Our efforts at halting the relentless march of blackthorn with fire and the sword (well, bowsaws and loppers and a bonfire) caught the attention of the Norwich Evening News Paddleboarding and planting: Hobbies to try in Norwich | Norwich Evening News (eveningnews24.co.uk).
It is very satisfying so see the new open spaces we have created for widflowers to colonise at this interesting wetland/grassland site.
Some of us love getting stuck into a pond, others prefer to stay dry on the bank…but between us we cleared out huge amounts of bullrushes, silt and duckweed from this village pond, which should enable it to come back to life now that the rotting material is no longer using up all the oxygen in the water.
This is just one of several ponds we have restored recently, including two at Longham Claypits and one at Great Dunham where we pulled a wide variety of objects out of the mud, including tyres, various bits of metal and an old hoover!
Last summer we raked up the meadow areas to ensure that the nutrient levels do not build up too high, as this can mean nettles and thistles out-competing the rarer wildflowers.
This winter we have been cutting back brambles which threaten to overwhelm the historic grave monuments, uncovering a grand obelisk (see photo) and a mosaic as we did so. It was great to reveal these for what may have been the first time in years.
We were also accompanied by a very friendly cat as we went about our work – always a bonus!
Luckily for us Mousehold is a site we work on regularly, the tasks change with the seasons, and it is nice to be able to see the results of past work.
This winter we have been helping Will Stewart, the Mousehold Warden, with a variety of tasks, including fighting back against the gorse which had grown over the precious areas of heather heathland during the lockdowns.
Bunkers Hill Woods
As part of a wide-ranging Norwich City Council project to restore and improve the woodland at Bunkers Hill in West Earlham, we planted 2,000 trees around the fringes of the site this winter.
The new trees, including hawthorn, dogwood, spindle, hazel, and many other native species will add nectar for insects and berries for birds, thus improving the biodiversity of the site which is currently dominated by hawthorn.
Now local people will be able to enjoy the chance to get closer to nature for generations to come.
Cary’s meadow is a large site opposite Broadland District Council’s offices that has a profusion of wildflowers. It has a thin soil because it has been used as a rubbish dump in the past, but it is now a haven for wildlife.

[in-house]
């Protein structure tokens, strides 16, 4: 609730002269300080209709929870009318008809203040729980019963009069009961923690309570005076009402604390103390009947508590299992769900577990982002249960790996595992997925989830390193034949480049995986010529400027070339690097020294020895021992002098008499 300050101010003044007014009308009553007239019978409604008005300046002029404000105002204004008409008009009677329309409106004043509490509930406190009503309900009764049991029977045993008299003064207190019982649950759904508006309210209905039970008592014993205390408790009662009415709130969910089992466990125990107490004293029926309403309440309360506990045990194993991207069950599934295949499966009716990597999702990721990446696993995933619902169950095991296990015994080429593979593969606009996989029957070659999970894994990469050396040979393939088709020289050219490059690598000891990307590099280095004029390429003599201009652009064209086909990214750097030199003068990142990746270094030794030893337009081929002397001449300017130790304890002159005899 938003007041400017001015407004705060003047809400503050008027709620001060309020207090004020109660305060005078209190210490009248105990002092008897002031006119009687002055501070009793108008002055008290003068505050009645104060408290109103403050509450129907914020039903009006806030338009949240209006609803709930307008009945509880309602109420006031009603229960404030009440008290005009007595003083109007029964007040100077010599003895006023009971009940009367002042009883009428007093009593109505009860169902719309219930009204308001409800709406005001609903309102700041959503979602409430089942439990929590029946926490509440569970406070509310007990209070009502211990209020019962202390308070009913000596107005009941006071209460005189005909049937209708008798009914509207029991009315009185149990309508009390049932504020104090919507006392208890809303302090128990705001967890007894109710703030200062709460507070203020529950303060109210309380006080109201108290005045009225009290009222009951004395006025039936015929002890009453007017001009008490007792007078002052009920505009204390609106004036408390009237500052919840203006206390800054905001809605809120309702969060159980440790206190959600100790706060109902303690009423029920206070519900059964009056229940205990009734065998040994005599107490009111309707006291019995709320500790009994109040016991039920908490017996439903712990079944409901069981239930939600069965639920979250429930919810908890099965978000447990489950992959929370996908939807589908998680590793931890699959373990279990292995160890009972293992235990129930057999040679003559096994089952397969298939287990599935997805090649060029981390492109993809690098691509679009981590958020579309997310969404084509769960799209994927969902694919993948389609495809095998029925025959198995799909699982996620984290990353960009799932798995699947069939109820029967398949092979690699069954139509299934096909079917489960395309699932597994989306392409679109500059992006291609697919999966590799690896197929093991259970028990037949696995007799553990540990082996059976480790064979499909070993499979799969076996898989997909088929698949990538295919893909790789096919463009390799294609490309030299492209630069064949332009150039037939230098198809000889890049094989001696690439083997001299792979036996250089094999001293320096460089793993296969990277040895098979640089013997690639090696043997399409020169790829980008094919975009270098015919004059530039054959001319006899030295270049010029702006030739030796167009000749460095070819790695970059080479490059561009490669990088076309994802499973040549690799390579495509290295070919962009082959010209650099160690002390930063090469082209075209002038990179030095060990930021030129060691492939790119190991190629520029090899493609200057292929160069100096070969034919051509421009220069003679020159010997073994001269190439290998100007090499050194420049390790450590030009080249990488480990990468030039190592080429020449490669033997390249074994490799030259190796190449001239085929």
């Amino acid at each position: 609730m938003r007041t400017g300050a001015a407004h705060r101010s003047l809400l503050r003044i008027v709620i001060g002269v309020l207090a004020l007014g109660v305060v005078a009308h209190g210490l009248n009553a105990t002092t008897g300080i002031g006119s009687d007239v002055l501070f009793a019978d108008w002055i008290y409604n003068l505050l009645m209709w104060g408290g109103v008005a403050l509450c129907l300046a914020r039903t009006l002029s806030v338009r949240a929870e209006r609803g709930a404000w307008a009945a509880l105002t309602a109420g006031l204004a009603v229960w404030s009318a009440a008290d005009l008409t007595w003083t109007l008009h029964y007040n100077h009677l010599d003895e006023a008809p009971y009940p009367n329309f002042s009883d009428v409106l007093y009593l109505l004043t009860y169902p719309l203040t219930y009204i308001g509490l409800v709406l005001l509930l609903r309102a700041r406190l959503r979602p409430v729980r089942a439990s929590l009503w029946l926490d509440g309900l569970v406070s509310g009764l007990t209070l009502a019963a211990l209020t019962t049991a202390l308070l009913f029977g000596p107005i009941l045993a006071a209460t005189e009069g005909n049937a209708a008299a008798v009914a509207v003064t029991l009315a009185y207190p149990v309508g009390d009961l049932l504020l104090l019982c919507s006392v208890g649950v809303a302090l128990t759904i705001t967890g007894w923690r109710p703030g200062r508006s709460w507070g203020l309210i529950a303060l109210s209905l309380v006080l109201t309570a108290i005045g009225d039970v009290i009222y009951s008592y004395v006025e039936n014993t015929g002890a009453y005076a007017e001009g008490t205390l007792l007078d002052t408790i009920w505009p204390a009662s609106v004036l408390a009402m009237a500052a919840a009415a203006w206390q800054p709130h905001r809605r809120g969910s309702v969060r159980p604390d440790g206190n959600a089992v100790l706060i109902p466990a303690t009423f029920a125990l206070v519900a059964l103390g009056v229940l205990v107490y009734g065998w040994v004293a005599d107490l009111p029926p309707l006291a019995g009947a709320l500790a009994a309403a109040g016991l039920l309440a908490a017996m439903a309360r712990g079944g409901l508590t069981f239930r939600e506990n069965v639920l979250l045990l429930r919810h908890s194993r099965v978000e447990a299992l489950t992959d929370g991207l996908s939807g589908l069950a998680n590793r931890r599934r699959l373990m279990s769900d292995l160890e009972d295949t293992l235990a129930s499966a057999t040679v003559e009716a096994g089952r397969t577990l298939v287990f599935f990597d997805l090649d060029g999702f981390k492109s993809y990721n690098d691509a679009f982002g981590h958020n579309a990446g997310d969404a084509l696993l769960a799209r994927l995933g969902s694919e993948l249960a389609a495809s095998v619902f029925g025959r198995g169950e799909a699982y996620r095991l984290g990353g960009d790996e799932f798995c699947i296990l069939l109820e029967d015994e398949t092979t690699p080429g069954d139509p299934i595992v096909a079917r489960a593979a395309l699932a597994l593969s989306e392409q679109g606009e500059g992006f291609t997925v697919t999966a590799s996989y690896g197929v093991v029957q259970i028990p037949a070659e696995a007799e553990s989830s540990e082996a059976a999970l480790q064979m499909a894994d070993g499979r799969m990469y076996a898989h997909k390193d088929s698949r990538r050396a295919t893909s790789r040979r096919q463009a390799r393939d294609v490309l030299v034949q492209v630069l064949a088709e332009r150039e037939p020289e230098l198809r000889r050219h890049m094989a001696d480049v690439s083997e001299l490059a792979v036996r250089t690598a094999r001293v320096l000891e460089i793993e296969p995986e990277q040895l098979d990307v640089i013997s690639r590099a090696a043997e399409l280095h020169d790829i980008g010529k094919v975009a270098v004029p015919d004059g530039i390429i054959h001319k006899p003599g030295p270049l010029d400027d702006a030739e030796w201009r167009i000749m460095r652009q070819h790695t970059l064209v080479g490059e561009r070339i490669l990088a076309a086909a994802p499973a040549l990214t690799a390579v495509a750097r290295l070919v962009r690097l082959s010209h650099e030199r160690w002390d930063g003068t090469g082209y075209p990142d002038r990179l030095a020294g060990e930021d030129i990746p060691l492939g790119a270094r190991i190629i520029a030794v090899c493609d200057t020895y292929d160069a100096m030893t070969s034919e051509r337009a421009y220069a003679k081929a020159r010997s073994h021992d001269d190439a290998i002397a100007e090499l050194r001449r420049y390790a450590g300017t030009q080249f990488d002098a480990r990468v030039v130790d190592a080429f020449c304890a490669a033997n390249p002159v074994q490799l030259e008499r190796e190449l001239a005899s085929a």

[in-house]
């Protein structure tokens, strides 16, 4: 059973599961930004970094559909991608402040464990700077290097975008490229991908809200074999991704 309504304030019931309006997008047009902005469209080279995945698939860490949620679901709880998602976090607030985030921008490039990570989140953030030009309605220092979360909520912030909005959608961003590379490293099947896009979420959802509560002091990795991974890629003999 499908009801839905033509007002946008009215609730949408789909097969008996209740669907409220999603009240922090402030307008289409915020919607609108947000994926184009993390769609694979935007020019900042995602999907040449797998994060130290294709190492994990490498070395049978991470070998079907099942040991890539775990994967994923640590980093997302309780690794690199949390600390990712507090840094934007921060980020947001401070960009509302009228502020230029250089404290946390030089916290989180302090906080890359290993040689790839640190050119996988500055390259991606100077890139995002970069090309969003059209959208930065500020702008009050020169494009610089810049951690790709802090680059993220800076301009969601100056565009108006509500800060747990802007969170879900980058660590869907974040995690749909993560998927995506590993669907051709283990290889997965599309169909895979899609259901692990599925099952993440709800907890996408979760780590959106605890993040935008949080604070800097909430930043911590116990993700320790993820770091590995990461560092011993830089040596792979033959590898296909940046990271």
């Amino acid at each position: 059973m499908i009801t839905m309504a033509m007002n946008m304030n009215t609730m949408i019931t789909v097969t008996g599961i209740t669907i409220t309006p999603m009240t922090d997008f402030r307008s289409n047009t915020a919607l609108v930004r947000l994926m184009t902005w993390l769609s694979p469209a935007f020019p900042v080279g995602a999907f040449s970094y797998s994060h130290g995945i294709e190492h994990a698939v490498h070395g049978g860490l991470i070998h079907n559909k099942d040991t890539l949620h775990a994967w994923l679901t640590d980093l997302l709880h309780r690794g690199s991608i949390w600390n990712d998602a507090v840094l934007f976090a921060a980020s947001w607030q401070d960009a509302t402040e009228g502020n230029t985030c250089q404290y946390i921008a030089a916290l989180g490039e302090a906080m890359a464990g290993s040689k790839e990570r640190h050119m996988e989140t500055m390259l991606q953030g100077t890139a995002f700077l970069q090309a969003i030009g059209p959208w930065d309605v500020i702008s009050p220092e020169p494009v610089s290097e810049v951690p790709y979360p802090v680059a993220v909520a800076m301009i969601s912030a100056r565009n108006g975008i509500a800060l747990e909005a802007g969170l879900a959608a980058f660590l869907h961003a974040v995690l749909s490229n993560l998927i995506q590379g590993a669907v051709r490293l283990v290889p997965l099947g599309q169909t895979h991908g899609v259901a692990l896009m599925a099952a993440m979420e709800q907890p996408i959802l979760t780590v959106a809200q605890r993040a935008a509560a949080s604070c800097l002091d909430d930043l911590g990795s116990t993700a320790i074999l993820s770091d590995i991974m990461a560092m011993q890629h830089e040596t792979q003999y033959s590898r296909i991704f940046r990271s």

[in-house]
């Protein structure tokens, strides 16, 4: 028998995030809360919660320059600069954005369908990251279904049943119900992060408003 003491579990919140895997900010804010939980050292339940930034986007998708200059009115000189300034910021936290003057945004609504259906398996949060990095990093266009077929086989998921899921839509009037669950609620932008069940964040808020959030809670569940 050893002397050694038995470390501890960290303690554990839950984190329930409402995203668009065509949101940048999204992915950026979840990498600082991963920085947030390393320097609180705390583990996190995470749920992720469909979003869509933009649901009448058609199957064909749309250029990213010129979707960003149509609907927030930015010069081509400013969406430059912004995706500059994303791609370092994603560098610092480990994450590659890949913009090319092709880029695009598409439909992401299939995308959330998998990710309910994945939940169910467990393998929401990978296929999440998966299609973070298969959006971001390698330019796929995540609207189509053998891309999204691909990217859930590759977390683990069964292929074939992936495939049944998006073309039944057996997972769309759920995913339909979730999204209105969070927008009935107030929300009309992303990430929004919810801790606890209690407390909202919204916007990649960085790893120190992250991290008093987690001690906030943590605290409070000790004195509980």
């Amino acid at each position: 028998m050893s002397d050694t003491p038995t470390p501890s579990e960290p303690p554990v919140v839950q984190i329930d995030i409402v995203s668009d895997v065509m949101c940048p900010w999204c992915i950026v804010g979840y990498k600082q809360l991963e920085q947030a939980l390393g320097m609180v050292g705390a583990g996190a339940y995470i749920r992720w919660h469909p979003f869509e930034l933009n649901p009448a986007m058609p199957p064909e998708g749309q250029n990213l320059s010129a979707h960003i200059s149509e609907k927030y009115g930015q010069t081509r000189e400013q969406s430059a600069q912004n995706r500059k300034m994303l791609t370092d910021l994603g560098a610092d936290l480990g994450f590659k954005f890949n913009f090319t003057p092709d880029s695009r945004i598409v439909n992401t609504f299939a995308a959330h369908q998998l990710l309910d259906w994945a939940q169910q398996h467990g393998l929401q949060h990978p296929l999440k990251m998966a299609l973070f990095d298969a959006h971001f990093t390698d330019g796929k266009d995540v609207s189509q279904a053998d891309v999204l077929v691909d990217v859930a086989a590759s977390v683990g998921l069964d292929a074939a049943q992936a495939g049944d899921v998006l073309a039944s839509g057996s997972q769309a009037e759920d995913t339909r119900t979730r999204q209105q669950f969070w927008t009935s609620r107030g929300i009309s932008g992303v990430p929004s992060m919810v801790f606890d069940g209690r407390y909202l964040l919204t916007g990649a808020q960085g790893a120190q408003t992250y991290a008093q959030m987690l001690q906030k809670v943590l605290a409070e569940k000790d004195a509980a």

The team built this boardwalk over a muddy area to give access to the riverbank. Clearing of riverbank to allow more access for the public will continue.
The team have been getting their feet wet out at Pigneys Wood near North Walsham, home of the the North Nortfolk Commuity Woodlands Trust.
Project Officer Debbie had never made a pond-dipping platform before, but the whole group was soon getting the hang of things. The platform, made of recycled plastic, will enable visting groups to explore the underwater world and see what minibeasts are lurking in the shallows.
You also see what the North Norfolk Group, who vist the site regularly, have been up to at Pigneys Wood by clicking here
Plastic. Not the kind of material you might immediately associate with conservation activity, but it’s proving a hit with walkers and visitors to Marston Marsh.
When the great British Weather turned part of the marsh circular walk into more of a bog than the locals could cope with, TCV were called in to tackle the problem and turned their attention to plastic for the answer.
Now, after the extensive efforts of the Norwich Environmental Action Team, the site boats a brand new stretch of board walk – made out of longer lasting recycled plastic.
But volunteers have also been turning their hand to more traditional green tasks ranging from clearing invasive laurel from Lion Wood and birch and willow saplings threatening to take over Bryant Heath, to Hedgeplanting at Hethersett Ullswater.
They even went pond dipping at Poringland – clearing invasive Norfolk reed to keep this watery habitat in good order for the wildlife.
As well as construction projects (see above) the team also get involved in habitat management on a lot of sites in Norwich and further afield. One day it could be scraping back nutrient-rich soil to give rare heathland plants, another day it might be felling trees or mowing a meadow.
Here are a couple of volunteers clearing an area of scrub at Coopers Lane so that a Norwich scout group can use site as weekend camping ground.